First it was 60 Minutes two weeks back. Today NPR’s All Things Considered has made the Dixie Chicks out to be martyrs because of lead singer Natalie Maines’s comment on a London stage in 2003, just before the Iraq war, that she was ashamed of being from George Bush’s Texas. I’m not buying.
It is an important part of the job description that martyrs suffer. The Dixie Chicks’ music may have been tossed off country music stations and their last album’s sales have plateaued as a result, but big deal. The Chicks are trying to cross over to a mainstream rock audience anyway; and they seem to have achieved that. Lately they were named to the Time 100, a list of the most influential. And now the Chicks’ new album, which is slightly political, is getting loving portraits from major media. Slightly political. The Chicks aren’t Paul Robeson, they’re not Pete Seeger either. I’m sorry, I just don’t see the bravery. The Times says that Maines moved from Texas after a death threat, to Los Angeles. Yes; that’s bad. I sure wouldn’t want a death threat. Is it the reason she left Texas?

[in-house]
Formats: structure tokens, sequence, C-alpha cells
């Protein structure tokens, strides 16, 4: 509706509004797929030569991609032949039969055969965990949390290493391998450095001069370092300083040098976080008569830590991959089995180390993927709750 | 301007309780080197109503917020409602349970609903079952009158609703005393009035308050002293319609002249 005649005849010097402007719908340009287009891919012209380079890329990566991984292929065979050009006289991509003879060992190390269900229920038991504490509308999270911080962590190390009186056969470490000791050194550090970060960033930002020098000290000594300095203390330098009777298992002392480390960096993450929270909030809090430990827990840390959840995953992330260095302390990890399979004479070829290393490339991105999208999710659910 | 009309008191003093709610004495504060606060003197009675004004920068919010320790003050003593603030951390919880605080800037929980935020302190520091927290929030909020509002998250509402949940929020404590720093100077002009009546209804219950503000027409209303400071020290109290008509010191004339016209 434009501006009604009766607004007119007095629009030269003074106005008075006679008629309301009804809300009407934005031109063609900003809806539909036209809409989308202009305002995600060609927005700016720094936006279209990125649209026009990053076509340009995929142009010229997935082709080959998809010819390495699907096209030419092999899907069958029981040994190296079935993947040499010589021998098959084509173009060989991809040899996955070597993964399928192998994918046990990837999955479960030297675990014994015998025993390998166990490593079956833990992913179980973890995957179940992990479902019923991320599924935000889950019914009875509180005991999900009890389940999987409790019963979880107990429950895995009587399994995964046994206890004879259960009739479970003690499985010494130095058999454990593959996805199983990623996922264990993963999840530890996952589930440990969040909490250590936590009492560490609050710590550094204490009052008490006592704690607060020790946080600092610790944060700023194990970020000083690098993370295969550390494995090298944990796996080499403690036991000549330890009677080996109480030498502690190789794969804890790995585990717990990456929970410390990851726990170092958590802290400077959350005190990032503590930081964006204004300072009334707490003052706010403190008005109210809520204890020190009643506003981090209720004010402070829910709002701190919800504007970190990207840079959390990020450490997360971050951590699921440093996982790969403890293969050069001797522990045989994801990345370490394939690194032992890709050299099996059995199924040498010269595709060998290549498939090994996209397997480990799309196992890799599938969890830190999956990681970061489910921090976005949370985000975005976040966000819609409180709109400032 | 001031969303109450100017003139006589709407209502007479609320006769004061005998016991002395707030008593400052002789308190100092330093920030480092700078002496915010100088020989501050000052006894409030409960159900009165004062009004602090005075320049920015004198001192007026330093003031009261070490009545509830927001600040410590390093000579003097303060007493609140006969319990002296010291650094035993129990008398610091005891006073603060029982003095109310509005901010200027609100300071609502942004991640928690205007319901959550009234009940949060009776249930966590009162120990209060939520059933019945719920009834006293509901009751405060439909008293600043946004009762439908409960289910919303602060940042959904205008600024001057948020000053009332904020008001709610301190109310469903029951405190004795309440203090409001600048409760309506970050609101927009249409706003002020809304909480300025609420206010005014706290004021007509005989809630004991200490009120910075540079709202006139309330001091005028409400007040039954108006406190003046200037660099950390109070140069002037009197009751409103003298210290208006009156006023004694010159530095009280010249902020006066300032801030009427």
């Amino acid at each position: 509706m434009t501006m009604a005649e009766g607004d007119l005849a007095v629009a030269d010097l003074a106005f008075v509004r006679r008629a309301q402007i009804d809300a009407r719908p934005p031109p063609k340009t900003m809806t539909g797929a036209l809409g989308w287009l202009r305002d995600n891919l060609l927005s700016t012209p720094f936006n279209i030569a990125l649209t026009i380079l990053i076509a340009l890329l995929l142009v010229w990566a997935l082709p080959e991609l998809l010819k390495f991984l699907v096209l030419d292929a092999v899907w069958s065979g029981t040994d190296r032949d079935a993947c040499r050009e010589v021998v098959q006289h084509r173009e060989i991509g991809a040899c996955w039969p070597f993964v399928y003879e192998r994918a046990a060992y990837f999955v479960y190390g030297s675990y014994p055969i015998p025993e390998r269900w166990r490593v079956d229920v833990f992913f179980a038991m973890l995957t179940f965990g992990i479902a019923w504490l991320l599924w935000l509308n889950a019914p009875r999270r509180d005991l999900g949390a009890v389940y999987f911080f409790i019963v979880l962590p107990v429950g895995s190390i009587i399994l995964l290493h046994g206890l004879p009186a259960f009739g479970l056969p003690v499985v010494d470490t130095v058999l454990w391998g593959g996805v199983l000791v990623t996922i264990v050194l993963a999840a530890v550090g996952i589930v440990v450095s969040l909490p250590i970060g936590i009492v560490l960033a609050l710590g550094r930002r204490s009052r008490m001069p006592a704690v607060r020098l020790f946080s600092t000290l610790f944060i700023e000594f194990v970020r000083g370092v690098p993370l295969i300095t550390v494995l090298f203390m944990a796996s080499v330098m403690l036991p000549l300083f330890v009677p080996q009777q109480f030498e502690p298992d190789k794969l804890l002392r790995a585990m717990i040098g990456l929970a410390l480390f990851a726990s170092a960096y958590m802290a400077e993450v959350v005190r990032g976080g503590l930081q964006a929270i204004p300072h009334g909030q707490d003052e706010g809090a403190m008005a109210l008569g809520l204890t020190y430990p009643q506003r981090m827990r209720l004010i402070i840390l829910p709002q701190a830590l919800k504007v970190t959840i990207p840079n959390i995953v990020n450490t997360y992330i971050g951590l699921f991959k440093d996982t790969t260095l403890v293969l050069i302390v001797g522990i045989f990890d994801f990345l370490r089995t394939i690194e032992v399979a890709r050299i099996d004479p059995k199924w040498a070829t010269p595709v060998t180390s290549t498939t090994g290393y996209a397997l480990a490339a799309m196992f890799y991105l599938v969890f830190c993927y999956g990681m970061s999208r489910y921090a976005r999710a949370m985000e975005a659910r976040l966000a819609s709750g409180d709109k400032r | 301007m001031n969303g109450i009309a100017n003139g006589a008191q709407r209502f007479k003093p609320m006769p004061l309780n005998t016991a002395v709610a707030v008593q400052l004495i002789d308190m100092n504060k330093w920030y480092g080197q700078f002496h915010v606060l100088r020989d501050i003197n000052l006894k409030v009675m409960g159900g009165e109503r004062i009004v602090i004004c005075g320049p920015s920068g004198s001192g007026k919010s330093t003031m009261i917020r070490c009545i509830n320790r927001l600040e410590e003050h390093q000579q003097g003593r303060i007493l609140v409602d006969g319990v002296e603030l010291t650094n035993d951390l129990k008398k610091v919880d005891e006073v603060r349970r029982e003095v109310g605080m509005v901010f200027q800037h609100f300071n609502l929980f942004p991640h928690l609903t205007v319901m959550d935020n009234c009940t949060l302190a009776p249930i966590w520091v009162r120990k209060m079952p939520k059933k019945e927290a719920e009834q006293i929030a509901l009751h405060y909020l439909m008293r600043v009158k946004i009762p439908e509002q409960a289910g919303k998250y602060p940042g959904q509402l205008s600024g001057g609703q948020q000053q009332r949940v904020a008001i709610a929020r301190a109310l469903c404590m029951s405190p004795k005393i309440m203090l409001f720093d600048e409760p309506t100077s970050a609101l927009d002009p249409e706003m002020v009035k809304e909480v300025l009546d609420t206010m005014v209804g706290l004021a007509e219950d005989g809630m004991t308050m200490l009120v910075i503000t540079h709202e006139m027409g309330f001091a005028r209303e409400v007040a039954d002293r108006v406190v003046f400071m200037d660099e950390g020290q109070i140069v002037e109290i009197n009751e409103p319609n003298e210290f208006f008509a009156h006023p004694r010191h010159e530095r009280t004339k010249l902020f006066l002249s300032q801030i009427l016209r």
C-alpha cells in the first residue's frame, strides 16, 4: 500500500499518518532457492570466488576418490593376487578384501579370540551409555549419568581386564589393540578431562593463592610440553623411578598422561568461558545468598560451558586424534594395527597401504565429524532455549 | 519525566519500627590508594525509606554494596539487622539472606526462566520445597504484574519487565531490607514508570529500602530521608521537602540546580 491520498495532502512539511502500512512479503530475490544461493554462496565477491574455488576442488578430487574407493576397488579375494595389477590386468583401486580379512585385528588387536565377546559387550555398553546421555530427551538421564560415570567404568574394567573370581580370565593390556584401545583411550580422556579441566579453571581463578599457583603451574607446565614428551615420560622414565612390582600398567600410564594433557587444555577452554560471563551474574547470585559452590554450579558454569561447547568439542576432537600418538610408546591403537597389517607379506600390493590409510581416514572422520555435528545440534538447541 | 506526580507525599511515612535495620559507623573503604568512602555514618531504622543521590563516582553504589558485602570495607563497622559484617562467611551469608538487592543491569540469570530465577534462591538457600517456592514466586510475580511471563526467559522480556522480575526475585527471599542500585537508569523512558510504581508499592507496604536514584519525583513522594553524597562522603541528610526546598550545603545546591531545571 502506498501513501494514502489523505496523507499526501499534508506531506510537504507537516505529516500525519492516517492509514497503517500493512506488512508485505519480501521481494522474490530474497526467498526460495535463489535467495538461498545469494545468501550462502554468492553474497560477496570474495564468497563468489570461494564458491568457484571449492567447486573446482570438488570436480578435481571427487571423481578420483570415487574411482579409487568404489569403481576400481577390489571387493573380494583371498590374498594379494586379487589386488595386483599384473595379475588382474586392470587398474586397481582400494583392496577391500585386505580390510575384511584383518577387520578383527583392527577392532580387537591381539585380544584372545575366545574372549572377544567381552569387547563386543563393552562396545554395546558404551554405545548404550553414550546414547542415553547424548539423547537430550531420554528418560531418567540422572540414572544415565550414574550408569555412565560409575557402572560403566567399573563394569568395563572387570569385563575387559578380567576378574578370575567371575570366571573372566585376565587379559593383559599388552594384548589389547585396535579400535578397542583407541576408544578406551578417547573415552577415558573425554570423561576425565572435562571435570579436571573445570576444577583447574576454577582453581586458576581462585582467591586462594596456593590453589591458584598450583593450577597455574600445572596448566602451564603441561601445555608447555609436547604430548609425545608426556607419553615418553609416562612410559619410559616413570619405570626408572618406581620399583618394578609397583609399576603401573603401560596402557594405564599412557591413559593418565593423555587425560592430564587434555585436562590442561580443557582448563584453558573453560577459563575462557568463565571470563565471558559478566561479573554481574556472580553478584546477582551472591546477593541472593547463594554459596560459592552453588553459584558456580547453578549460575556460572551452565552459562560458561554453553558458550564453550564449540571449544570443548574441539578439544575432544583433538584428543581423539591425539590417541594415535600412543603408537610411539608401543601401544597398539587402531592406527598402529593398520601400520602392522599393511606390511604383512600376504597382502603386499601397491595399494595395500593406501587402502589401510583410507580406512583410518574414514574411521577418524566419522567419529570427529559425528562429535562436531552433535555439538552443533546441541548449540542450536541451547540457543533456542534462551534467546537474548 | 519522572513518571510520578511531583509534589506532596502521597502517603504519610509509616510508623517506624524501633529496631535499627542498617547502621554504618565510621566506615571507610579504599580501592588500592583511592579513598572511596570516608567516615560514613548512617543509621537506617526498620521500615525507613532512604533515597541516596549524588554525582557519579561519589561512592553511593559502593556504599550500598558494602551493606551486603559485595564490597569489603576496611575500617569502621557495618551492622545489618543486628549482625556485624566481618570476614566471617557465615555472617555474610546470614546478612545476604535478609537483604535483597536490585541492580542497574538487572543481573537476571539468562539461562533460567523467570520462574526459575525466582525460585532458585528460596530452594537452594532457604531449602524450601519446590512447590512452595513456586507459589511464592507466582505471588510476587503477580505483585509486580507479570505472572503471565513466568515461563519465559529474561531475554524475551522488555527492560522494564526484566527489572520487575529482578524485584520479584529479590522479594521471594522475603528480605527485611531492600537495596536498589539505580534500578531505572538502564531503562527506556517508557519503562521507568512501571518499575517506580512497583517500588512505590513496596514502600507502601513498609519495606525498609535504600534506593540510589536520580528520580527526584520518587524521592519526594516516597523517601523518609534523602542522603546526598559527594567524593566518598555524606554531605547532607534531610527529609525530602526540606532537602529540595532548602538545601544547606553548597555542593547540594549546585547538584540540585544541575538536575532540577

A crisis like the one this country is in requires people to stick their necks out and even—golly— make sacrifices. Many have done so. The Dixie Chicks did so, in a mild way. Great. Do I have to go crazy over them? Some of this press feels like smug blue staters giving it to the ignorant red staters. What else is new?